If you've never read Piers Anthony's Xanth books, basically this is the 38th in a series that's all about puns and sex. I mostly read them when I was a teenager and much of the innuendo went over my head (appropriately enough, since there's an Adult Conspiracy in Xanth and you have to be old enough to know how to summon the stork). This latest entry is extremely episodic - a sequence of events, you see - and hard to describe without spoilers. Either it was heavier on puns and lighter on plot than other books I've read in the series, or my sense of humor has just changed a lot in the intervening years (both probable), but I found myself - ahem - bored stiff reading much of it. ( )
  bell7 | Jan 7, 2016 |
The old curmudgeon has done it again!(Said with the greatest of love and affection of course.) For those of you who love the punny land of Xanth, you'll be delighted with this installment. And for those of you who have not visited Xanth, there is no need to go back in installments, I think you can get along just fine starting here. Piers Anthony continues to amaze me, and his imagination knows no bounds! ( )
  Vinbert | Nov 22, 2015 |
The old curmudgeon has done it again!(Said with the greatest of love and affection of course.) For those of you who love the punny land of Xanth, you'll be delighted with this installment. And for those of you who have not visited Xanth, there is no need to go back in installments, I think you can get along just fine starting here. Piers Anthony continues to amaze me, and his imagination knows no bounds! ( )
  Vinbert | Nov 22, 2015 |
As one of my friends aptly pointed out (talking about Xanth after the first few books), Piers Anthony definitely gives off a bit of a “creepy uncle” vibe. Nearly everything relates to sex somehow. In a romance novel with steamy adult sex scenes, I might see the appeal. In this book, it was more of a juvenile snickering at sex. Some people might find it funny, but it just didn’t work for me. I also discovered that I don’t find puns especially funny. Occasionally, they made me laugh. More often than not, it took me a minute to get them and when I did, I didn’t feel like it was worth the effort. It just pulled me out of the story.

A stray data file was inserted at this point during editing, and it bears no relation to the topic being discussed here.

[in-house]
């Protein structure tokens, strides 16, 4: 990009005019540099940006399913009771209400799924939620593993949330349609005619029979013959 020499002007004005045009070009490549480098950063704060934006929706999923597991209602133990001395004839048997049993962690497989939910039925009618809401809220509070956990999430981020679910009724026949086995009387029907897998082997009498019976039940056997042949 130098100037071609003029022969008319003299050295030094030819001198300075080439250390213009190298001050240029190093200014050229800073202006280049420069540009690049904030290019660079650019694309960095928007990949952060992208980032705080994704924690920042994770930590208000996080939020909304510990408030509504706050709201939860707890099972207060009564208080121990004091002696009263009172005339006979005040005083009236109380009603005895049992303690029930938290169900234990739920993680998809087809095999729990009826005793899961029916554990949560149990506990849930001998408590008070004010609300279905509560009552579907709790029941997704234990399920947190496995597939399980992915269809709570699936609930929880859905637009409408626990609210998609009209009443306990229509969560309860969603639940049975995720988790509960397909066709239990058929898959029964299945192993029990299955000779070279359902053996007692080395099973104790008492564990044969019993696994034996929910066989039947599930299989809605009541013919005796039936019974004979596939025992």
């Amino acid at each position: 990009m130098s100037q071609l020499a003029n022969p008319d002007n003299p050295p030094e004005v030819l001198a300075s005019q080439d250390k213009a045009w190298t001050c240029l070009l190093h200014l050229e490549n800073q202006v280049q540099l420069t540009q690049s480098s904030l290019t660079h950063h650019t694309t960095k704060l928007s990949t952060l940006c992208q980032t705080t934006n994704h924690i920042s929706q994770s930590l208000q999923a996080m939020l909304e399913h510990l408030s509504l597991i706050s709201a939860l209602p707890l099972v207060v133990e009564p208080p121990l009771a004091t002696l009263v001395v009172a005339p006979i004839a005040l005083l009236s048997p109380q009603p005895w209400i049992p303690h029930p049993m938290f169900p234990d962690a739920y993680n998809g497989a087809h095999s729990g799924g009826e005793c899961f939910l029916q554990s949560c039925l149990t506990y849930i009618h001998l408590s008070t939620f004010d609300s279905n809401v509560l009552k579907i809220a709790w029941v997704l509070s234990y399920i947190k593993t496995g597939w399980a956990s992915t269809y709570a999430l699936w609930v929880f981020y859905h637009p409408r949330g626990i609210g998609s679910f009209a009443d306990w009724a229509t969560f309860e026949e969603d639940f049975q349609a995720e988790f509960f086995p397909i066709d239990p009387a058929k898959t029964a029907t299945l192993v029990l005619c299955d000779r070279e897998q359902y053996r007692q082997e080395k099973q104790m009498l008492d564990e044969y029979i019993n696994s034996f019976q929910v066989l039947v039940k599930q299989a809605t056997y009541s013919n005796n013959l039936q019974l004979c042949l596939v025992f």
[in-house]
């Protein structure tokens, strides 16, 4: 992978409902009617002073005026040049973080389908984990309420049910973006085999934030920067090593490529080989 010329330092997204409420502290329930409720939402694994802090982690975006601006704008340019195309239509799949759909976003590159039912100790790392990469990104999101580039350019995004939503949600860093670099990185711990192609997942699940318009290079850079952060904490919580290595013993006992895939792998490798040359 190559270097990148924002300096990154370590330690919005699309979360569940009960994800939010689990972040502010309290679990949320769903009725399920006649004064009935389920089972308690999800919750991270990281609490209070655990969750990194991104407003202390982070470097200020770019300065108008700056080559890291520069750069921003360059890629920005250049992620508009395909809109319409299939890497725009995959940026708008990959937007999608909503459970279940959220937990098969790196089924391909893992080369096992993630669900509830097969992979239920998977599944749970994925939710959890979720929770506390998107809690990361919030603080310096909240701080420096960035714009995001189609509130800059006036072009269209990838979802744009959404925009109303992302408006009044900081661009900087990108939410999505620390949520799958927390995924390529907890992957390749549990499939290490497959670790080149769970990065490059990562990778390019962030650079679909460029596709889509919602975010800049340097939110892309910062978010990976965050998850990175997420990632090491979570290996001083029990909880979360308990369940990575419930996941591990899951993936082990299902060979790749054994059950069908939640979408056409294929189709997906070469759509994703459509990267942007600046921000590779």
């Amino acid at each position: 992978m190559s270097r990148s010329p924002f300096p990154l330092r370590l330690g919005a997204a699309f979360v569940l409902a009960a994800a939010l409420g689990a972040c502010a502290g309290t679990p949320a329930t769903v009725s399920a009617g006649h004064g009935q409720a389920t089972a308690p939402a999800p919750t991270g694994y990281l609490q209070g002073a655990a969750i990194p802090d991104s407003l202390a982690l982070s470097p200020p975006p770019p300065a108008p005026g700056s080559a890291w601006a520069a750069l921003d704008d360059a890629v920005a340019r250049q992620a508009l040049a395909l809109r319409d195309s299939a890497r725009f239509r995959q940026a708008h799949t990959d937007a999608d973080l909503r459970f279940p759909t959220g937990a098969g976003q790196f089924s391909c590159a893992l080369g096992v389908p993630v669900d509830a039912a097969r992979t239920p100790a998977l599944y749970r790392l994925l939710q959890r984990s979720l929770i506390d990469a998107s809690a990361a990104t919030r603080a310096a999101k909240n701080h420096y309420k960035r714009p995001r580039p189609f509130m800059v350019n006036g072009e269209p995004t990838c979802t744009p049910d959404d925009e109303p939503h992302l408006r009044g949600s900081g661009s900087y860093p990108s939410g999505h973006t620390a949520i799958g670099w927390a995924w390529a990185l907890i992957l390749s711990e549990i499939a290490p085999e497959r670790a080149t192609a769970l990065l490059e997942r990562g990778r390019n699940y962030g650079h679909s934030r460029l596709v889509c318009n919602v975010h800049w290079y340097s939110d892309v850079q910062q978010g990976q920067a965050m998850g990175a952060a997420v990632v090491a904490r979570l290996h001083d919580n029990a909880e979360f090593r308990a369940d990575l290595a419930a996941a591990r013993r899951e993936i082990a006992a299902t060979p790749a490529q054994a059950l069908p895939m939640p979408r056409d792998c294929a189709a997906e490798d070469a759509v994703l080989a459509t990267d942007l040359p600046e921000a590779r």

Fortunately, even though Anthony’s writing style wasn’t my favorite, I did generally enjoy the story. The characters end up in new and exciting places every chapter. I was constantly surprised by the creativity of the world building. There were also a few instances where Anthony’s humor did work for me. Any book that uses humor to convey an anti-censorship and pro-Unix message is alright by me! In fact, the story would have completely overcome my reservations about the writing were it not for one thing. Everything was too easy. The characters occasionally have to be clever to solve a problem, but for the most part, the way their quests works is by serendipity. They happen to end up in the right places with the right tools to make each challenge pretty simple. Insta-love is also apparently part of how Xanth works. So, while I would recommend giving this series a try to see if Anthony’s sense of humor happens to match your own, I’m not sure I’ll be going out of my way to read the previous 37 books in the series.

This review first published on Doing Dewey. ( )
  DoingDewey | Jun 29, 2014 |
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The breathtakingly beautiful Irrelevant Candy makes a wish into a magical well and is instantly transformed into a flat, wooden board with two knotholes for eyes.